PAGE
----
“When I am dead, come to me at my grave, and the more often the better. Whatever is in your soul, whatever may have happened to you, come to me as when I was alive and kneeling on the ground, cast all your bitterness upon my grave. Tell me everything and I shall listen to you, and all the bitterness will fly away from you. And as you spoke to me when I was alive, do so now. For I am living and I shall be forever.”
“The reading of the word of God should be performed in solitude, in order that the whole mind of the reader might be plunged into the truths of the Holy Scripture, and that from this he might receive warmth, which in solitude produces tears; from these a man is wholly warmed and is filled with spiritual gifts, which rejoice the mind and heart more than any word.”
“We cannot be too gentle, too kind. Shun even to appear harsh in your treatment of each other. Joy, radiant joy, streams from the face of one who gives and kindles joy in the heart of one who receives. All condemnation is from the devil. Never condemn each other, not even those whom you catch committing an evil deed. We condemn others only because we shun knowing ourselves. When we gaze at our own failings, we see such a morass of filth that nothing in another can equal it. That is why we turn away, and make much of the faults of others. Keep away from the spilling of speech. Instead of condemning others, strive to reach inner peace. Keep silent, refrain from judgement. This will raise you above the deadly arrows of slander, insult, outrage, and will shield your glowing hearts against the evil that creeps around.”
“God is a fire that warms and kindles the heart and inward parts. Hence, if we feel in our hearts the cold which comes from the devil—for the devil is cold—let us call on the Lord. He will come to warm our hearts with perfect love, not only for Him but also for our neighbor, and the cold of him who hates the good will flee before the heat of His countenance.”
“The body is a slave, the soul a sovereign, and therefore it is due to Divine mercy when the body is worn out by illness: for thereby the passions are weakened, and a man comes to himself; indeed, bodily illness itself is sometimes caused by the passions.”
“Without sorrows there is no salvation. On the other hand, the Kingdom of God awaits those who have patiently endured. And all the glory of the world is nothing in comparison.”
“Those who have truly decided to serve the Lord God should practice the remembrance of God and uninterrupted prayer to Jesus Christ, mentally saying: ‘Lord Jesus Christ, Son of God, have mercy on me, a sinner.’”
‘When despondency seizes us, let us not give in to it. Rather, fortified and protected by the light of faith, let us with great courage say to the spirit of evil: ‘What are you to us, you who are cut off from God, a fugitive for Heaven, and a slave of evil? You dare not do anything to us: Christ, the Son of God, has dominion over us and over all. Leave us, you thing of bane. We are made steadfast by the uprightness of His Cross. Serpent, we trample on your head.’”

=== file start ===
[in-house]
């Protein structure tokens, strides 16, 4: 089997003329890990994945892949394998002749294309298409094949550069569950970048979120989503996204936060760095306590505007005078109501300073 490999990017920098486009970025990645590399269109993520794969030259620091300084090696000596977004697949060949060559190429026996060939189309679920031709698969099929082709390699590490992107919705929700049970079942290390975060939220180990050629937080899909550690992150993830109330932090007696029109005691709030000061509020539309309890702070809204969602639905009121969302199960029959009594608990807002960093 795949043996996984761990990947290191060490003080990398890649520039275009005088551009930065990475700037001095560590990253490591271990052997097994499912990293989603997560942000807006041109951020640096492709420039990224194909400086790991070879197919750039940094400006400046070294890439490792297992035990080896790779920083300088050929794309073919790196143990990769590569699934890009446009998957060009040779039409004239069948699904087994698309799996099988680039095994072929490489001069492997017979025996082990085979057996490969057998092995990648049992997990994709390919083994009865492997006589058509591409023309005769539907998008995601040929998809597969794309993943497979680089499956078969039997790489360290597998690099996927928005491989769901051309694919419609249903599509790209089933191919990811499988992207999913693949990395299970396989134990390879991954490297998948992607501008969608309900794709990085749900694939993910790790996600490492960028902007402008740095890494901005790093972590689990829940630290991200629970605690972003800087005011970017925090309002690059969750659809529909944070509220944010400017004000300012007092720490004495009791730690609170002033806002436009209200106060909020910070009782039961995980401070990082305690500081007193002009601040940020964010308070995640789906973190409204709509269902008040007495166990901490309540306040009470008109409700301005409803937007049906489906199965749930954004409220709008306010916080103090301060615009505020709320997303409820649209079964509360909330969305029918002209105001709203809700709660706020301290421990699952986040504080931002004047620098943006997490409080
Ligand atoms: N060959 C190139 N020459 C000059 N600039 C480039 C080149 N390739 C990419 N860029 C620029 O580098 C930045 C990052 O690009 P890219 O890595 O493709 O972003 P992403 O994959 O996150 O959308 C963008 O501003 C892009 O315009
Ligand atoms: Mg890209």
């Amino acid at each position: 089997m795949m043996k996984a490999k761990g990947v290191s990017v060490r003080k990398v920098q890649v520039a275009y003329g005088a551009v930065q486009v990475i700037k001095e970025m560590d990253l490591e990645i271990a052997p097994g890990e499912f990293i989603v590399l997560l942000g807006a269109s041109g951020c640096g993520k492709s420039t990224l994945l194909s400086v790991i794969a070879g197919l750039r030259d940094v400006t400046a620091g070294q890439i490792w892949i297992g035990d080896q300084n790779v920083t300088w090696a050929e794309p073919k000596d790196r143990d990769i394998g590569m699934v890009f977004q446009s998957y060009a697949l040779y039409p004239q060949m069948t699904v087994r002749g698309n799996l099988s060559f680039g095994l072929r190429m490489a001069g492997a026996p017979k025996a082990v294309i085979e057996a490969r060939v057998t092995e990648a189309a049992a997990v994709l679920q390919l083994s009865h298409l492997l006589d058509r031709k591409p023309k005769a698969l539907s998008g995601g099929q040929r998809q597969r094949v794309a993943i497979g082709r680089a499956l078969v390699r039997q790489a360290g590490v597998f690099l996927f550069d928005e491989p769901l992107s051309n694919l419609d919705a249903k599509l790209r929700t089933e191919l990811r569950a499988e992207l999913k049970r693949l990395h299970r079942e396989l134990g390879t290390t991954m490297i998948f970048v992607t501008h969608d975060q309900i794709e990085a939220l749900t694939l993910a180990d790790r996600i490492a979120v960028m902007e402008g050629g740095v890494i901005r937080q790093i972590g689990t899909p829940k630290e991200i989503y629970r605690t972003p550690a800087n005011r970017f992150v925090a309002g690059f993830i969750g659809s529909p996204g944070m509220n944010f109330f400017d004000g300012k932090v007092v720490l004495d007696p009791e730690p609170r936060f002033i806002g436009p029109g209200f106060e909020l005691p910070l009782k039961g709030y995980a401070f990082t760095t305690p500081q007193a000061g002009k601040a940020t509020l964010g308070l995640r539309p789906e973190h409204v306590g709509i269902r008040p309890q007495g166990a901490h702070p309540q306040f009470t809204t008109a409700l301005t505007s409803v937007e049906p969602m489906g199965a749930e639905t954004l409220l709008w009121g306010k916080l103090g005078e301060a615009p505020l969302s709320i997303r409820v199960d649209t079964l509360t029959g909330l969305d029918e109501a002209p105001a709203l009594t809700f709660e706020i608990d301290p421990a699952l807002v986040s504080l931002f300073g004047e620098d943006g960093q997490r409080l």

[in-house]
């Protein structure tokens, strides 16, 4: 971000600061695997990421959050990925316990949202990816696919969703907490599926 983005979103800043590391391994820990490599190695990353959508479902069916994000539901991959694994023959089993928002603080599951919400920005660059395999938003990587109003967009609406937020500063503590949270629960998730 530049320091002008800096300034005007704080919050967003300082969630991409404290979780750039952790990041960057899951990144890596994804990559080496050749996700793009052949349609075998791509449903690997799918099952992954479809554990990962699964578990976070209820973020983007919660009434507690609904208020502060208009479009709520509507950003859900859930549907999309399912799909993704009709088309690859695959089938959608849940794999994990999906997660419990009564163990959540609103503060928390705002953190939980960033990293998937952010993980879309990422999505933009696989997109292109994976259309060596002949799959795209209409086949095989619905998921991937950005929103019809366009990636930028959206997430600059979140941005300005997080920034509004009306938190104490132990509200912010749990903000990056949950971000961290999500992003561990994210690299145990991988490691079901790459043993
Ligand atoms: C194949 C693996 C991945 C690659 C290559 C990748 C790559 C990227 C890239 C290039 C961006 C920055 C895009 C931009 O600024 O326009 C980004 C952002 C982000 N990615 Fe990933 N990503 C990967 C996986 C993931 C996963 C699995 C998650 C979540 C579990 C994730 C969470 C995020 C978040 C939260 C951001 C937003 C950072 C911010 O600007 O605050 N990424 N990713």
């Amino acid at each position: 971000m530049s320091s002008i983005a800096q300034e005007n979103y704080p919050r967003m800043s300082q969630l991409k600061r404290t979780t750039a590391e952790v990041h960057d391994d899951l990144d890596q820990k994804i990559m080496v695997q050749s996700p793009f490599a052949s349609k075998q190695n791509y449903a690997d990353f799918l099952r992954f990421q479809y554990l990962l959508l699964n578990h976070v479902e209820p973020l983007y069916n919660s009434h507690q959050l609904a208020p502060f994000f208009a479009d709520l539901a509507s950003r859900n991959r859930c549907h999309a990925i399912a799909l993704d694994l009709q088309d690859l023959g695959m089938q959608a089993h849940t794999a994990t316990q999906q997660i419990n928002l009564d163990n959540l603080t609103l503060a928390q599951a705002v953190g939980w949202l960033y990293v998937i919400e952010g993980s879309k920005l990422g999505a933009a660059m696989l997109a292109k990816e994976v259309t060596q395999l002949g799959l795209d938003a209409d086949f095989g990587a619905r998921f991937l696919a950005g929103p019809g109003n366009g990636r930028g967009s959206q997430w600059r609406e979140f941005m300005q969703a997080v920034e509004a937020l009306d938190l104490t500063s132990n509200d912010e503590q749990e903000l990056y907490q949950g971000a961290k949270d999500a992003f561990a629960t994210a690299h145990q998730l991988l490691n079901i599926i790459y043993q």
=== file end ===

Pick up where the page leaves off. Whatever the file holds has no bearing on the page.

“Prayer, fasting, vigil and all other Christian practices, however good they may be in themselves, do not constitute the aim of our Christian life, although they serve as the indispensable means of reaching this end. The true aim of our Christian life consists in the [increasing] acquisition of the Holy Spirit of God. As for fasts, and vigils, and prayer, and almsgiving, and every good deed done for Christ’s sake, they are only means of acquiring the Holy Spirit of God.”
“The people who, in spite of the bonds of sin which fetter them and hinder them (by constraint and by inciting them to new sins), come to Him, our Savior, with perfect repentance . . . who despise all the strength of the fetters of sin and force themselves to break their bonds – such people at last actually appear before the face of God made whiter than snow by His grace. ‘Come, says the Lord: Though your sins be as scarlet, I will make them whiter than snow’ (Isa. 1:18).”
“Every success in anything we should refer to the Lord and with the Prophet say: ‘Not to us, O Lord, not to us, but to Your name give glory’ (Ps. 113:9).”
“How”, I asked Father Seraphim, “can I know that I am in the grace of the Holy Spirit? I do not understand how I can be certain that I am in the Spirit of God. How can I discern for myself his true manifestation in me?”
Father Seraphim replied: “I have already told you, Your Godliness, that it is very simple and I have related in detail how people come to be in the Spirit of God and how we can recognize his presence in us. So what do you want, my son?” I want to understand it well” I said. Then Father Seraphim took me very firmly by the shoulders and said: ‘We are both in the Spirit of God now, my son. Why don’t you look at me?” I replied: I cannot look, Batiushka, because your eyes are flashing like lightning. Your face has become brighter than the sun, and my eyes ache with pain.”